• Home
  • >Articles
  • >7 easy tips to improve your business writing skills

7 easy tips to improve your business writing skills

Writing for a business audience calls for a certain style of writing, which you can pick up and start using quite easily.

Here are some of the best tips to help you develop those skills and get ahead in the office.

1. Use your subject line well

Emails are a common form of communication in the workplace, and that means that you’ll be using it a lot. Take advantage of that subject line, and use it to ensure that readers open your email.

A good way of doing this is to be specific. For example, rather than writing “Event This Saturday”, you can write “How To Be An Entrepreneur: Free Talk This Saturday, 2pm”.

2. Keep it short

Like you, everyone you write to has only a limited amount of time to read any messages you send them. If you’re writing long messages, then they may not get to the end and find what you really need from them.

“The best thing to do is to keep your message as short as possible,” says business writing expert Jonathan Thorne from Oxessays. “Get to the point right away, and tell them exactly what they need to know.”

3. Write for ‘scanners’

‘Scanners’ are people that scan over a piece of content, looking for the information that they need. That means that the more well ordered your content is, the easier they’ll find it to use. Order your content well by using subheadings and bullet points, which will point out all the information you’re including in your message.

4. Make your writing energetic

You take care to come across as professional and interesting in person, so you should do so in writing too. You want to make your writing snappy, without resorting to exclamation points. A good way to do this is to ensure you’re using active verbs, as they bring the energy up.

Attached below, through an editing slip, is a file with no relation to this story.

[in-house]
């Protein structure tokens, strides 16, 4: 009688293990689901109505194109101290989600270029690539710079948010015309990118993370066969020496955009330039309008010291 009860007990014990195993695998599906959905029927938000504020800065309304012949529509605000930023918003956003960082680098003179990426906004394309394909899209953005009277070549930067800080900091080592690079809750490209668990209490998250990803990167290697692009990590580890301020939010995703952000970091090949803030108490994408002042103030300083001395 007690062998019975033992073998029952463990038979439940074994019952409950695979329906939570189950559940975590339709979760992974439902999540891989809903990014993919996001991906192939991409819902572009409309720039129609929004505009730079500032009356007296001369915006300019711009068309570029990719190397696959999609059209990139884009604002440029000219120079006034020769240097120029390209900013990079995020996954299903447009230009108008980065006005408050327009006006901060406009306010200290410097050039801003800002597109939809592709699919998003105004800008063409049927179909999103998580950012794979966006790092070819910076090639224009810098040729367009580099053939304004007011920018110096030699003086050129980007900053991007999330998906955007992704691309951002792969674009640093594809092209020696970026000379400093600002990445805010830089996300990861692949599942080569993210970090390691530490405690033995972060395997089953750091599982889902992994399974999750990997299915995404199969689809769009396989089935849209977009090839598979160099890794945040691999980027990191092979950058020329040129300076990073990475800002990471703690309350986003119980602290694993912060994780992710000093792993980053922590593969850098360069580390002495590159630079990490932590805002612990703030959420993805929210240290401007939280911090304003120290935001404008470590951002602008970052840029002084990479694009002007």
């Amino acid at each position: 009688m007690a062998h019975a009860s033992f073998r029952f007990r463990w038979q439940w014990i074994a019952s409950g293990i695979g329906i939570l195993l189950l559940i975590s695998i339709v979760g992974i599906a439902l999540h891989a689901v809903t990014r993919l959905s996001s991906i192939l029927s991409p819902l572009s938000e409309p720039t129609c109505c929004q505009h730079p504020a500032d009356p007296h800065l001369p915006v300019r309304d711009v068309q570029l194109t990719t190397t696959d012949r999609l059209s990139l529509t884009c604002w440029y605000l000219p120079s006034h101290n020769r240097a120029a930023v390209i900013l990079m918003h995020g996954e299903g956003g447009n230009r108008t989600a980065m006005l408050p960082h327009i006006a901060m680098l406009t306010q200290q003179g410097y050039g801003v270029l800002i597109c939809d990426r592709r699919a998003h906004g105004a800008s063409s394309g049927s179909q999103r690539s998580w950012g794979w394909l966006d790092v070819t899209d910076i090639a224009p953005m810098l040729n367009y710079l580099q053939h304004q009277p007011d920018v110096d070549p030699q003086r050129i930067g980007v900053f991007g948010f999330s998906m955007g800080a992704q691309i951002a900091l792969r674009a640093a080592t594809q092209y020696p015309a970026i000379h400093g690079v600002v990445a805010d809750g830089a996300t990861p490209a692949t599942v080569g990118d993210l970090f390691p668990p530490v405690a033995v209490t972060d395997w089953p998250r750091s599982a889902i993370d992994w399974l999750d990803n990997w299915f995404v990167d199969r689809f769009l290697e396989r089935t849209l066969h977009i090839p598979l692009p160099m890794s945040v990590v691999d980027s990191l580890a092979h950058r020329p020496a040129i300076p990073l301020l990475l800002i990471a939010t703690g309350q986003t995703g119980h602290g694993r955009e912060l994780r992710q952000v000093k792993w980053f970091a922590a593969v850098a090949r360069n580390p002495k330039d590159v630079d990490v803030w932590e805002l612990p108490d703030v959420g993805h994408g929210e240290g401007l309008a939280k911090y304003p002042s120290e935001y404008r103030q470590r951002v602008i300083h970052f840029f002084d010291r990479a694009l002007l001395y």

For example, change passive sentences like “The matter will be taken forward by Jack”, to “Jack will take the matter forward.”  

5. Watch your tone

Your tone, no matter how you’re communicating, is vitally important. This is especially true in business writing as the reader doesn’t have other clues, such as body language, to go on. When you’re writing, be aware of the tone you’re using.

The best way to get it right is to write as you talk. If you’re still not sure, ask someone you trust to read your message and ask how you come across in it.

6. Use online writing tools

Developers have been creating online tools that assist with writing, making the process much easier. Try some of these tools to help you out:

  • UK Writings and Grammarly: These services can help you improve your grammar.
  • State Of Writing: The writing guides here can cover all kinds of issues you may be having.
  • Boomessays: Sites like these can help you find writing communities and guides.
  • Cite It In: Get the right citation for any source you use with this tool.
  • Essayroo: This service can help you with proofreading.
  • Via Writing: This writing blog is full of helpful advice.
  • Bibme: This tool helps you check that writing isn’t plagiarised.

7. Always proofread and edit

Finally, you must always proofread and edit anything you write. You may think that quick email doesn’t need checking, but it’s amazing how many mistakes you can make in a simple message. Take the time to look through your messages before you send them, and you’ll look much more professional.

These tips lay down the basics of good business writing. Put them to use now, and you’ll see a difference in your writing right away.

Mary Walton is an editor at Academized, website for academics. She has a blog – SimpleGrad (read her Best Essay Writing Services post there). Also, Mary helps students improve writing skills and tutors at PaperFellows, educational service.

Share this article with a friend
Becky Wright

Written by Becky Wright

Becky is Marketing and Content Officer for Happiful and a writer for Life Coach Directory.

Written by Becky Wright

Show comments

Find a life coach offering Career Coaching

All coaches are verified professionals.

Related Articles

More articles

Real Stories

More stories